4THE DO'S & DON'TS OF A RESUMEThere are many forms of advice that you will get when writing a resume. Below are a list of common do's anddon'ts when writing your resume. It is important that you develop a detailed, yet succinct, document outliningyour key accomplishments, skills and qualities, in your own voice.THE DO'S:CONTENT Be concise, focus on your accomplishments and contributions opposed to listing your overall roleand responsibilities. Include your GPA on your resume if it is a 3.00 or above; SATs/ACTs only when requested. Only include "Relevant Coursework" on your resume if particular courses are applicable to the useof your resume. When developing experience sections, only utilize a "Relevant Experience" section if yourexperience is relevant to the specific position(s) in which you are applying for. Quantify experiences, i.e. "Increased student membership by 30% through innovative recruitmentefforts ". ATOP utilize an Action verb Task/project the Outcome/ Purpose when developing bulletpoints.If you include an Academic Citation, have it read: "Citation for Academic Excellence in XXX" underyour Education section.Utilize key action verbs (see pages 9 & 10) when developing bullet points for experiences.FORMAT Bullet key accomplishments and contributions focusing on outcomes in experience section(s). Current experiences will have present tense action verbs, past/prior experiences will have pasttense verbs. Margins should be between 0.50 – 1.0 inch. Choose a popular font type, such as Helvetica, Times New Roman, Arial or Calibri and size shouldbe between 10 – 12 pt. fonts. Your name should be in slightly larger, bold font (14 – 18 pt. font) & put in a Header with contactinformation. Experience sections must be in reverse chronological order with most recent and present roles first. CONSISTENCY is key: Utilize the same font type, sizes and formatting throughout the document. Most often: keep your resume to one page (exceptions for Education and Public Sector resumes). Review your resume thoroughly for spelling and grammatical mistakes.PROCESS Determine the purpose of your resume i.e. applying for a campus job, a summer term internship,leadership position. Have two people review your resume before submitting. Save as a PDF when submitting your document online or through email to insure the formattingstays the same.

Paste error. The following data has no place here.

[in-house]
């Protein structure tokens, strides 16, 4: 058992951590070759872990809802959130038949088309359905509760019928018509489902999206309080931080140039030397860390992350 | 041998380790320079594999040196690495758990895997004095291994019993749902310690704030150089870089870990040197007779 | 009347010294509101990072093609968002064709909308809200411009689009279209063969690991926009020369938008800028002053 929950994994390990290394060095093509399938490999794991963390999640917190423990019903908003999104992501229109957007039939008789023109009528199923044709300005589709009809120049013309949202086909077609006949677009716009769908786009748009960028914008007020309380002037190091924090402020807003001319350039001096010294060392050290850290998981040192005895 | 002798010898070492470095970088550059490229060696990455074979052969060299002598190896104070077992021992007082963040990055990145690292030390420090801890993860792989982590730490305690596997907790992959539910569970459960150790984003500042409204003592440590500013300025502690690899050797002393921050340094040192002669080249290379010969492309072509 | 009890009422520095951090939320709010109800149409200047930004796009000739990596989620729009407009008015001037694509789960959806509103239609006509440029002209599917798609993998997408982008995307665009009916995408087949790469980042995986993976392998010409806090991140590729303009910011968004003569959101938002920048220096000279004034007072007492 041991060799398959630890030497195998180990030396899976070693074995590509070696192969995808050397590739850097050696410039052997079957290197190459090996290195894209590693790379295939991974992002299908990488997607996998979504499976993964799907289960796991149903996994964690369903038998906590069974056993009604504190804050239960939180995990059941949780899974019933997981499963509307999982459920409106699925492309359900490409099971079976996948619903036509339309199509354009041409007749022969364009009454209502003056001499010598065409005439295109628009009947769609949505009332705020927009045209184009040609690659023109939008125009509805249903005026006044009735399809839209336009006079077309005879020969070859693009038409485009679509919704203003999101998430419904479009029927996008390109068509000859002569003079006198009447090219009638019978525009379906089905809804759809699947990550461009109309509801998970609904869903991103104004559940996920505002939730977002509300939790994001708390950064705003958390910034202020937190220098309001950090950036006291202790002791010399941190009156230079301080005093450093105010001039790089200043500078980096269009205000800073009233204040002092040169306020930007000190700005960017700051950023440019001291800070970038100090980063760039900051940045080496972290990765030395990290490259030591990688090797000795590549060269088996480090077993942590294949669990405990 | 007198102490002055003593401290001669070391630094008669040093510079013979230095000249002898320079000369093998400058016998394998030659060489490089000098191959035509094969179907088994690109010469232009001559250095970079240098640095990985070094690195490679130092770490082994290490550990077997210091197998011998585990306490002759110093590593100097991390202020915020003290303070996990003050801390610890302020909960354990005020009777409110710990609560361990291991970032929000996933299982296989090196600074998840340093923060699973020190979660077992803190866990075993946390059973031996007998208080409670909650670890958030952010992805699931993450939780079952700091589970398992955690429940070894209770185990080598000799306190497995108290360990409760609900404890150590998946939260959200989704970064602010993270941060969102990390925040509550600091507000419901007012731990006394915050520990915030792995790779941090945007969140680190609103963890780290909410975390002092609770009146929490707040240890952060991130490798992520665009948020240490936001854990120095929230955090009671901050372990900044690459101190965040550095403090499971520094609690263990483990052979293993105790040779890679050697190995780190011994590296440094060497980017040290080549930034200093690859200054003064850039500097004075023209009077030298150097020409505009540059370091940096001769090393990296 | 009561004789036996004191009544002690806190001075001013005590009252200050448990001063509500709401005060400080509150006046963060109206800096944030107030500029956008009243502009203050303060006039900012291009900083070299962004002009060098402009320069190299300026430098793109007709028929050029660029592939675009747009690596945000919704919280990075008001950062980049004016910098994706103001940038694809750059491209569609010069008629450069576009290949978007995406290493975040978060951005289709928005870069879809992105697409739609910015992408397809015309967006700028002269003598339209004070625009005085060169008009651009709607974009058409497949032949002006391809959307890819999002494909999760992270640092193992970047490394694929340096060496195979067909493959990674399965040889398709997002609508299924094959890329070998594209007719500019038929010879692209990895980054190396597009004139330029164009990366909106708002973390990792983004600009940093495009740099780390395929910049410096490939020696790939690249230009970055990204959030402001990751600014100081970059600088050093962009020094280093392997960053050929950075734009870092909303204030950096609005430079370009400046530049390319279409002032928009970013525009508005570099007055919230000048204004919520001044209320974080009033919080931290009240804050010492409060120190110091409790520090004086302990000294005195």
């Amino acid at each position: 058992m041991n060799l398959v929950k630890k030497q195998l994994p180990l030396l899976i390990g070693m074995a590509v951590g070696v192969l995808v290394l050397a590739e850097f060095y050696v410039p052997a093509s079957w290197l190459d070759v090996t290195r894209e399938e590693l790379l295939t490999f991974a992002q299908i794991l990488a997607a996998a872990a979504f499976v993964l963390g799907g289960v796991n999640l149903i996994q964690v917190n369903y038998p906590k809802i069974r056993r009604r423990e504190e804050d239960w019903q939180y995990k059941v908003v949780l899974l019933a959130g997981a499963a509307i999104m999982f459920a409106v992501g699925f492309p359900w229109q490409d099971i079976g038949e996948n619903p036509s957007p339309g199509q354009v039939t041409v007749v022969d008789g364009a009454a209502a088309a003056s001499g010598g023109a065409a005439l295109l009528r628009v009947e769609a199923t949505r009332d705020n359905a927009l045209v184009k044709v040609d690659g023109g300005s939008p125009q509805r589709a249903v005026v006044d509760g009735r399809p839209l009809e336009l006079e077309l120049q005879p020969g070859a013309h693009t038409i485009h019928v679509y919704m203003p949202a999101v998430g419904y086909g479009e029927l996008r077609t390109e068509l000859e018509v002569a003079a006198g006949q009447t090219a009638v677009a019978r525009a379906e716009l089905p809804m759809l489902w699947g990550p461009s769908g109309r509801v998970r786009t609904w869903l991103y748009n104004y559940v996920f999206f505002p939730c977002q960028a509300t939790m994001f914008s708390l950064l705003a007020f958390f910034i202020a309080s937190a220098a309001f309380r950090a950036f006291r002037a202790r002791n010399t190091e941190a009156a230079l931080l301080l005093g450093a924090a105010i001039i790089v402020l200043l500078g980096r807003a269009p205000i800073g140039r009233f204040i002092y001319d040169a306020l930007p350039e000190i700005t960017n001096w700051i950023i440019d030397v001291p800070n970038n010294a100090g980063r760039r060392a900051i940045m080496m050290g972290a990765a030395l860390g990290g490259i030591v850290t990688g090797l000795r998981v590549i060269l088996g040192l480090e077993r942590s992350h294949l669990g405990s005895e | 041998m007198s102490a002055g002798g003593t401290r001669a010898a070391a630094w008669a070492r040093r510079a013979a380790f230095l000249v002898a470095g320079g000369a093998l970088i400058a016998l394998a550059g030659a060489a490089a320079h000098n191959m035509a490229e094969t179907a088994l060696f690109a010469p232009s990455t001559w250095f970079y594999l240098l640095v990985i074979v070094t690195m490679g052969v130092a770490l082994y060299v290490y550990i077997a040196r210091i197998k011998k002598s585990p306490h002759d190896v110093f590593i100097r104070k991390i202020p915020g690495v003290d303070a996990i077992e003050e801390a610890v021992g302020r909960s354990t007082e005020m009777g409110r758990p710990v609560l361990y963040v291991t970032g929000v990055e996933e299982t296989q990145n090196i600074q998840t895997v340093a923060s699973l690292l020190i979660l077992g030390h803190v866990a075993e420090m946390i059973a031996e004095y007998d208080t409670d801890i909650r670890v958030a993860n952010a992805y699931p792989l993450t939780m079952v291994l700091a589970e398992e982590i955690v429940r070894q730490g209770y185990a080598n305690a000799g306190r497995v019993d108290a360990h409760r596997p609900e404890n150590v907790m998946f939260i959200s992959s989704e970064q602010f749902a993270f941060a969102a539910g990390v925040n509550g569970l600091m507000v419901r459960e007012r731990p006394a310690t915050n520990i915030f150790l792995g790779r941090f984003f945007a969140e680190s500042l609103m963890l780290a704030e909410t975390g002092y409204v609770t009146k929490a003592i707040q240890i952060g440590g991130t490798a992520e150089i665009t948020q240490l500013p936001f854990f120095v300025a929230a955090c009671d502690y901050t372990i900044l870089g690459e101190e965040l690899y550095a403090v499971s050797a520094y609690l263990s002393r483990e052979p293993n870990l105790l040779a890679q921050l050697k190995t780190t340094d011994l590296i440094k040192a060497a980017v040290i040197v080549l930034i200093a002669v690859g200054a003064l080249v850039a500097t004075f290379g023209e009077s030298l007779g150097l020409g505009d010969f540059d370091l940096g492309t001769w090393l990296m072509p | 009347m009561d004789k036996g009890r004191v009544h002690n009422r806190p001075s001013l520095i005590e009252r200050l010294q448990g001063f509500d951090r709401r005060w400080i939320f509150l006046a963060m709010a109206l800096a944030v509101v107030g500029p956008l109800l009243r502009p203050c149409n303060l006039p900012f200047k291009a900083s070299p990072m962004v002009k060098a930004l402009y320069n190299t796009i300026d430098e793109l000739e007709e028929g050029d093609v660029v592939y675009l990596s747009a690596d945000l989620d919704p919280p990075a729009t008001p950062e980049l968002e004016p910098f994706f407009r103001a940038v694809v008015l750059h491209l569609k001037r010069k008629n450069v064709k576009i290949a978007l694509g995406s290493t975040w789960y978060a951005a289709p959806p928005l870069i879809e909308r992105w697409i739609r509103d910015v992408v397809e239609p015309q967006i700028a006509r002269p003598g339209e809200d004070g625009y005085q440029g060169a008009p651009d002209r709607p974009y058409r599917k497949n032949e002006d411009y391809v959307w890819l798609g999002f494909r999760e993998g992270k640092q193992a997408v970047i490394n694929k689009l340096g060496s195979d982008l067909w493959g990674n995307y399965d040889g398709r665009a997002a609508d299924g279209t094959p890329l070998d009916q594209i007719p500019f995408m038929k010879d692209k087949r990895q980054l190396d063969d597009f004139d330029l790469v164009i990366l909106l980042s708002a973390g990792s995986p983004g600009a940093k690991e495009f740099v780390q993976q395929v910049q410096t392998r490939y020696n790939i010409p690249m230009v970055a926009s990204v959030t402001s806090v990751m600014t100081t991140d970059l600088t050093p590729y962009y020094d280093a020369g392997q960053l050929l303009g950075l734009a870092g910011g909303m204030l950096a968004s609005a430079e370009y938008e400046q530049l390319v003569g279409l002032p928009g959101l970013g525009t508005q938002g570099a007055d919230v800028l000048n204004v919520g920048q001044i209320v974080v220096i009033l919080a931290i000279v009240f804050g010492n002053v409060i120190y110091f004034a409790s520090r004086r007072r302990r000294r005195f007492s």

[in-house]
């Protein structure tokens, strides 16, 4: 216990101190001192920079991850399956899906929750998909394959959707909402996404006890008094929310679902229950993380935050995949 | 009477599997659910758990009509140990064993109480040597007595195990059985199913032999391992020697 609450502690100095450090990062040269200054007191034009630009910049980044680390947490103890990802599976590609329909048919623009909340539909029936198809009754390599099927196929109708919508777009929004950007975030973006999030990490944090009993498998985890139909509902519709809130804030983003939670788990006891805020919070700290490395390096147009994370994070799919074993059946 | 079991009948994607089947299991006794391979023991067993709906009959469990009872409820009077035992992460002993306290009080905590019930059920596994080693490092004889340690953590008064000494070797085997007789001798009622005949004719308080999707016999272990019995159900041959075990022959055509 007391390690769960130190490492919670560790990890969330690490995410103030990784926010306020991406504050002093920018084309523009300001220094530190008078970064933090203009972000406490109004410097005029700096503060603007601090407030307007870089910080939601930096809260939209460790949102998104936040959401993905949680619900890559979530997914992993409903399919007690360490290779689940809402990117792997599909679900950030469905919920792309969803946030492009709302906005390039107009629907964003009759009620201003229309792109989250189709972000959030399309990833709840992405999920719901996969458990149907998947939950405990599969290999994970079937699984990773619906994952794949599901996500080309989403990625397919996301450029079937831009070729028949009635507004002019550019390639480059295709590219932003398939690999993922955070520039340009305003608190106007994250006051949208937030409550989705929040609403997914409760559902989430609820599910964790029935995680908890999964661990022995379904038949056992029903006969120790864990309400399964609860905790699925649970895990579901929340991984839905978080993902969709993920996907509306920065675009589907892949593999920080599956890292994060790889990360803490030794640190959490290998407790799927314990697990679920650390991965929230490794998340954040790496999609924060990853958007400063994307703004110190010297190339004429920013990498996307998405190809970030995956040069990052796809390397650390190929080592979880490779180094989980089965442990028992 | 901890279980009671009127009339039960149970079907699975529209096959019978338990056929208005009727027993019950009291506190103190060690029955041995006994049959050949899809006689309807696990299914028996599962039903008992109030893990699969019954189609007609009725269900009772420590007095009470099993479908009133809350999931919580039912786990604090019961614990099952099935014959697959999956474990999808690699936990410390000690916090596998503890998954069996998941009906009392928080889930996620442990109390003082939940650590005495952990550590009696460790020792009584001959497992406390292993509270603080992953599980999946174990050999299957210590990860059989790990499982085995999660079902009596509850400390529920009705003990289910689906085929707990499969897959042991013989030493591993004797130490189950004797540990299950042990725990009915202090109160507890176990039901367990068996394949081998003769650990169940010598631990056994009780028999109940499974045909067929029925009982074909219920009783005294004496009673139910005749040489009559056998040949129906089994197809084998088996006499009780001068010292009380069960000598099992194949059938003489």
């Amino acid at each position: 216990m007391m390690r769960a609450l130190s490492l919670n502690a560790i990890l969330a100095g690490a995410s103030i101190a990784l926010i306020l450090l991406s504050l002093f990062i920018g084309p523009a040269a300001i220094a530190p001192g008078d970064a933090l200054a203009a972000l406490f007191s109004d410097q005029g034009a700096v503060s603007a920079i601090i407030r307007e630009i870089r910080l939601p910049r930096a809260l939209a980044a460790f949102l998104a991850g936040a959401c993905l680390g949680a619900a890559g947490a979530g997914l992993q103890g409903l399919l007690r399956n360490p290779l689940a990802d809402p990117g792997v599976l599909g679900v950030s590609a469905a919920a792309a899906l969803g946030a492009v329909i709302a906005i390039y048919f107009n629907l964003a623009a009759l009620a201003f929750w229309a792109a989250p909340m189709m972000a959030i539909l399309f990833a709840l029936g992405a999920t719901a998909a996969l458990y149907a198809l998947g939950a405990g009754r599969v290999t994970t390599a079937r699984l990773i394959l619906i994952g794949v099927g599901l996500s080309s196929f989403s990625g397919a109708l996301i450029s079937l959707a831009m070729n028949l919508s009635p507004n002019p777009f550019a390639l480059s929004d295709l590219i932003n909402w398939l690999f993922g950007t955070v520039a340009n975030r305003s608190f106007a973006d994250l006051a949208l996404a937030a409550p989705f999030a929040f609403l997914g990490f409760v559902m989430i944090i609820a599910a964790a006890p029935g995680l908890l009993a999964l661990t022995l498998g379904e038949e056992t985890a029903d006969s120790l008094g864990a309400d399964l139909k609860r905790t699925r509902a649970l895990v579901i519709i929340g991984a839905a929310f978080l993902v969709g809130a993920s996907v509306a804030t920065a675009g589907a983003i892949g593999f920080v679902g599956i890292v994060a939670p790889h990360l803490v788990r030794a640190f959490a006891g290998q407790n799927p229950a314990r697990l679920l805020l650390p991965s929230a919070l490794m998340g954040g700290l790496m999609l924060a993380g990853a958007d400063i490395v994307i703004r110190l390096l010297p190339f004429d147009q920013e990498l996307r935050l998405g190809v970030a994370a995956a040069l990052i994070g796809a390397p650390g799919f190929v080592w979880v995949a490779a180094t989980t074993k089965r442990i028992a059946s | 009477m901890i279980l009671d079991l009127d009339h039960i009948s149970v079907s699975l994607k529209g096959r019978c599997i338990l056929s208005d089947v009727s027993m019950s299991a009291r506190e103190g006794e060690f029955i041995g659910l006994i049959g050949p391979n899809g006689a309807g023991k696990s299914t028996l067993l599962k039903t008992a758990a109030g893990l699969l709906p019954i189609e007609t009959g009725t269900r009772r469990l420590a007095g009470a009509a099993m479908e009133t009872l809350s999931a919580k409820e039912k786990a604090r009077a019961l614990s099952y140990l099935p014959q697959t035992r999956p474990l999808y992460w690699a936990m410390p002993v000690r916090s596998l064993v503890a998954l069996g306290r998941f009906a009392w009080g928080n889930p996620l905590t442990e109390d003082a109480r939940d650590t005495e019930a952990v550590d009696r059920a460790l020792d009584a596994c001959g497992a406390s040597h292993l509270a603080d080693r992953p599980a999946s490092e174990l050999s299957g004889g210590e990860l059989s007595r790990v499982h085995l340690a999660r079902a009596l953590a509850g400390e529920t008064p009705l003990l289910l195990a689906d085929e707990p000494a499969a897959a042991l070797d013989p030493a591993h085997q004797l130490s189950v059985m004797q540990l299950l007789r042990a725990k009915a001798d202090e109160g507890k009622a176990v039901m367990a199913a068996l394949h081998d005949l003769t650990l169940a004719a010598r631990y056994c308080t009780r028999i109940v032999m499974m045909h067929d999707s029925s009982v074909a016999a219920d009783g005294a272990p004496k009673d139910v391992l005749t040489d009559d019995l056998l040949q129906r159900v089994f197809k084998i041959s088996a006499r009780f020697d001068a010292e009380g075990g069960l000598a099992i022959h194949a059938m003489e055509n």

5THE DON'TS: Do not stop with description alone – be sure to focus on key achievements and outcomes as well. Be aware of Dartmouth lingo and don't use words like "blitz" as it's not commonly known outsideof Dartmouth. Don't use "I, me or my" or "duties included/responsible for" statements when developing bulletpoints. Don't include a "References available upon request" at the bottom of your resume. Don't specify whether positions were paid or unpaid. Don't include personal information, physical characteristics and photos of yourself (exception:certain arts/entertainment positions). Don't have an "Objective" statement at the top of your resume.TIPS FOR INDUSTRY-SPECIFIC RESUMESWhen developing your resume for a specific industry there are particular areas that you will need to focus onfrom content, skill development and structure. Below are a few industry-specific tips:Arts/Entertainment: Acting Resumes – require personal characteristics in order for Casting Director to determine physicalfit for the role. Most Arts/Entertainment resumes want to see what work has been done; therefore, it is more of alisting of works completed as opposed to a narrative of skills developed. For the Business/Office side of the industry, follow the standard resume procedure.Education: Two page resumes are acceptable to document the experiences you have had to interact with ageappropriate individuals and/or opportunities to teach in any setting (One exception: Carney Sandoe,an educational recruiting firm who regularly seeks candidates from Dartmouth wants a one pageresume). Educational Portfolios should be created (include teaching materials created; learningoutcomes/rubrics utilized) and link to resume.Computer Science/Engineering/STEM: Technical projects and research experience should be well documented. Descriptions should include the purpose and impact of the work in layman's terms. Specific skills and coursework should be listed if relevant to position. When discussing skills, providelevel of proficiency – don't say you have advanced skills if you don't.Public Sector (Government): Explicitly state how you meet the hiring criteria. Pay special attention to what's included in "Specialized Experience" statements & "Qualifications". Assertions are checked against your resume; therefore, anything you say has to be backed up veryexplicitly on the resume, readers are not allowed to assume anything. Can be as long as 2 to 2 ½ pages. Include times frames; short narrative vignettes; outcomes, etc.o "Led Ivy Council for 12 months through innovative program, leading to a saving of 950.00"